My week on the Amalfi Coast is over. In fact my month in Italy is coming to a close. I'm writing this on the train to Rome, where I'll spend one last night with my friend Jim and his family before catching the plane for Vancouver in the morning. After 31 consecutive days of pasta I'll be eating sushi in my favourite spot with my family before my head hits a pillow tomorrow night.
There are so many stories from my time here on the coast that every day I found myself thinking 'I have to write this down. I want to remember every detail!'. Somehow now it's just too much. Hence the blank page above.
But here are some of the highlights:
-hiking through the valley of the old paper mills above Amalfi,
-joining in discussions with the Youth in Action group in a convent in Tramonti, hearing about their projects and their lives in their home countries; places like Belarus, Greece, Georgia (no, not that Georgia, although shamefully I am singing it in my head every time she says the word) and Albania
-walking in the hills above Cetara with Senem where she shows me the old abandoned stone swimming pools, still filling with fresh water that flows through aqueducts from one to the other all the way down to the sea, eating fresh asparagus sprigs that she hands me after spotting and picking them on the hillside as we go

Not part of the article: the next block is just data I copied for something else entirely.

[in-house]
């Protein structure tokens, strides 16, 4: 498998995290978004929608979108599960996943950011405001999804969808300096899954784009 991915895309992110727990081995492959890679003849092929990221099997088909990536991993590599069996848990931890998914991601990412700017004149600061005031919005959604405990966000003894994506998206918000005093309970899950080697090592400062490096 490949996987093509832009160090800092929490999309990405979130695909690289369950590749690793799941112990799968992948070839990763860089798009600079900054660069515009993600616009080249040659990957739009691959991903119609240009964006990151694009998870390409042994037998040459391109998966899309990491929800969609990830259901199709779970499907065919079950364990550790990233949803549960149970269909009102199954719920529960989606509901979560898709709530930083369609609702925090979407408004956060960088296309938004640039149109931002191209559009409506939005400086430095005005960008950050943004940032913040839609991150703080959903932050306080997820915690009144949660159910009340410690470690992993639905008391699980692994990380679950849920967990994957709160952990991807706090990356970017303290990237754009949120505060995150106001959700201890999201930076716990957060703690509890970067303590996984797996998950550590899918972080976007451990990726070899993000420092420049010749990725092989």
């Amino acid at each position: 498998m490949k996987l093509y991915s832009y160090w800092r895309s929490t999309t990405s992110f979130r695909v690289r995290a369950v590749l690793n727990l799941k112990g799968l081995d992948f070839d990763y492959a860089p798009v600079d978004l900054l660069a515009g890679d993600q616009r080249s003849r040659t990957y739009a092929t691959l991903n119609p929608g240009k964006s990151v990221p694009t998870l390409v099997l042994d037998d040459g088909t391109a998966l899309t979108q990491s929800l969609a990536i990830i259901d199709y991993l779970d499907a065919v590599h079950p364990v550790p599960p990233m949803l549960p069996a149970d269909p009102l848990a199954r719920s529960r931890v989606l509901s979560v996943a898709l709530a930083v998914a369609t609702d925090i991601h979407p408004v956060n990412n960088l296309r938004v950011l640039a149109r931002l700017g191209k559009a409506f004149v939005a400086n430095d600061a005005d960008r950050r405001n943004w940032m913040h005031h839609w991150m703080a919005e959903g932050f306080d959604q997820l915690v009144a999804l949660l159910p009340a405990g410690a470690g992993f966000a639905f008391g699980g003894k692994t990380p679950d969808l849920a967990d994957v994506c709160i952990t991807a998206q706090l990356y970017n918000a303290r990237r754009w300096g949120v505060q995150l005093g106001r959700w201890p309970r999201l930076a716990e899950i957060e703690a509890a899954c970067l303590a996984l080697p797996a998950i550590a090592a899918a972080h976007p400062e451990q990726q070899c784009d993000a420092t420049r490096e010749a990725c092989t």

-listening to Gian Pietro tell beautiful stories about food and culture, experiences and traditions, with all his passion and enthusiasm, Senem providing the odd word that he doesn't know in English and I can't figure out in italian, all while he makes bread or rolls out pasta dough for dinner
The sketch above is the old tower on the beach in Erchie; a magical place that is twice as beautiful at night with a million stars overhead. I did this sketch sitting on the beach yesterday, right before I entered the scene myself for a head-clearing swim. I'll never forget this place.
I will tell you all about these things and more over a Peroni, those of you who are interested, and if you're planning a trip there I'd love to give you some references. But, half the fun of a trip is the serendipity of it all. So the best advice I could give anyone is just to go, wherever your Italy happens to be. I'm glad I did.
Thanks mom, for thinking this didn't sound like a crazy idea. And a big thanks to all of you who pre-bought artwork from this trip. I couldn't have done it without you.